The new face of voter suppression is also the oldest Jim Crow tactic on the books: Block voters from getting on the rolls to begin with.
In the wake of a midterm that saw surging turnout by non-white, young, and urban voters—all blocs that tend to favor Democrats—a backlash in GOP state legislatures was perhaps inevitable. What troubles voting rights advocates is that Republicans have now set out to penalize not just voters but the groups trying to register them, in some cases with astronomical fines and jail time that effectively criminalize civic engagement.
The most extreme example is a law newly enacted in Tennessee that imposes civil and criminal penalties, including fines of up to $10,000 or more and close to a year in jail, on organizers who submit incomplete registration forms, fail to participate in state-mandated trainings, or fail to submit forms within a ten-day window. The law violates both the First and the 14th Amendments, say civil rights advocates who have filed suit, and also runs afoul of the National Voter Registration Act.
“This seems like a new frontier, a concerning frontier, and one that should be nipped in the bud by the federal courts,” says Danielle Lang, co-director of the Campaign Legal Center’s voting rights and redistricting program. “Because this is the First Amendment at its core.”
The Campaign Legal Center and allied voting and civil rights groups have filed suit on behalf of the League of Women Voters of Tennessee and other voter registration organizations. A second suit along similar lines has been filed by a coalition that includes the NAACP of Tennessee and the Equity Alliance, which helped spearhead a massive voter registration drive in the state last year.
Tennessee has among the lowest voter turnout rates in the nation, but the Tennessee Black Voter Project brought together two-dozen grassroots and neighborhood groups to register some 90,000 voters of color last year, sending hundreds of volunteers to churches, laundromats, and grocery store parking lots. Turnout by non-white voters shot up by more than 13 points in Tennessee over the previous midterm, from 29.1 percent to 42.6 percent in 2018, according to Census Bureau data, fueling Democratic wins.
The new law’s critics say that explains why Republicans are so eager to crack down on voter registration groups. The law’s GOP authors argue that thousands of ineligible voters were erroneously registered, and that the new restrictions are needed to combat fraud. A Washington Post analysis found that the flood of registrations overwhelmed and imposed costs on state officials, but uncovered scant evidence of fraud. The real problem with the voter registration drive, say civil rights groups, is that it was too successful.
“People came out in large numbers in 2018, not just in Tennessee but across the nation,” says Charlane Oliver, co-founder and president of the Equity Alliance, which promotes civic engagement by communities of color. “Now you are seeing a push to find more creative ways to keep people from the ballot box.”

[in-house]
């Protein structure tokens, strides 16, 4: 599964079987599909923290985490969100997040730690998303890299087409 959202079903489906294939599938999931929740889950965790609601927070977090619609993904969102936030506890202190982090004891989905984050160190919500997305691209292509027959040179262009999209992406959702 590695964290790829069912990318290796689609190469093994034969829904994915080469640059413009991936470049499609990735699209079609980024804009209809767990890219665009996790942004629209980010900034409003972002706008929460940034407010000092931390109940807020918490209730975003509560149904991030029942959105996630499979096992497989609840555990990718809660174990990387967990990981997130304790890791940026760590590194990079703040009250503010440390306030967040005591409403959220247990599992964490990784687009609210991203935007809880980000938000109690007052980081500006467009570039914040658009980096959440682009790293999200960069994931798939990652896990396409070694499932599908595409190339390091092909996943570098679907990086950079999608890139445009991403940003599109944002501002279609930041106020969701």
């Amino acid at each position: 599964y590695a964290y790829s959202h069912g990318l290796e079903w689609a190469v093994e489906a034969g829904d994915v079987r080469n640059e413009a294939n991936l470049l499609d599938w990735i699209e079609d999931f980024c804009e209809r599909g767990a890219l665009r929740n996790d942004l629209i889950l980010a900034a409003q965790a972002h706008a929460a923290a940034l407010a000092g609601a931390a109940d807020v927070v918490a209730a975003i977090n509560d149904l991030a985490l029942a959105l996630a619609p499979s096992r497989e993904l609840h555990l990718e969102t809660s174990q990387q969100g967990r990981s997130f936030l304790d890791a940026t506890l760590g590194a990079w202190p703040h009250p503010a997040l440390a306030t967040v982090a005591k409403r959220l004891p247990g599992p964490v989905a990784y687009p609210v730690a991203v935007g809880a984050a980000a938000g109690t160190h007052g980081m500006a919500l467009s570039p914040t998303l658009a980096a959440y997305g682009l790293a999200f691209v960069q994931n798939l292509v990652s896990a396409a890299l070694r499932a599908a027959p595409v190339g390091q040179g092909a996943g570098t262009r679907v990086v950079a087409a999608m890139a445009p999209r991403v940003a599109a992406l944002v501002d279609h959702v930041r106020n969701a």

Indeed, some of the biggest spikes in voter turnout among voters of color last year were in the very same states that have sought, like Tennessee, to shut down massive voter registration drives. Non-white voter turnout jumped close to 16 points in Arizona, 15 points in Georgia, and 12 points in Texas, Census Bureau data show. All three states have, like Tennessee, advanced bills or policies that in one way or another make it harder for voters to get on the rolls.
The Arizona House this year passed a bill that makes it a misdemeanor, punishable by a $2,500 fine and six months in jail, to pay someone based on the number of voters they register. (Political parties are exempted.) Anyone who misses a ten-day deadline for submitting registration forms to the state would face four months in jail. The Arizona Senate failed to act on the bill before the end of the legislative session.
Last year, Georgia’s “no match, no vote” rules sought to keep voters off the rolls based on typographical errors, but that provision was blocked in court. More recently, the head of the state’s ethics commission launched a broad probe that targets several groups that mobilized voters on behalf of Democrat Stacey Abrams, who narrowly lost last year’s gubernatorial race to Republican Brian Kemp.
Texas considered but did not pass a sweeping voter restriction bill that, among other provisions, threatened jail time for voters who made inadvertent errors filling out their registration forms. Texas already has some of the most severe limits on voter registration in the nation, including elaborate training, data entry and citizenship requirements, and criminal penalties for violators.
A better answer to fraud concerns, say voting rights advocates, is automatic voter registration, which places voters immediately on the rolls when they interact with government agencies, and which has taken effect in more than a dozen states. The threat of steep fines and jail time will make registering voters simply too risky for most of the low-budget civic groups engaged in that work. But as with the poll taxes and literacy tests that once blocked African Americans from the rolls, that appears to be the point.
“These tactics aren’t new,” says Oliver, of the Equity Alliance. “They just look a little different. Same old tricks.”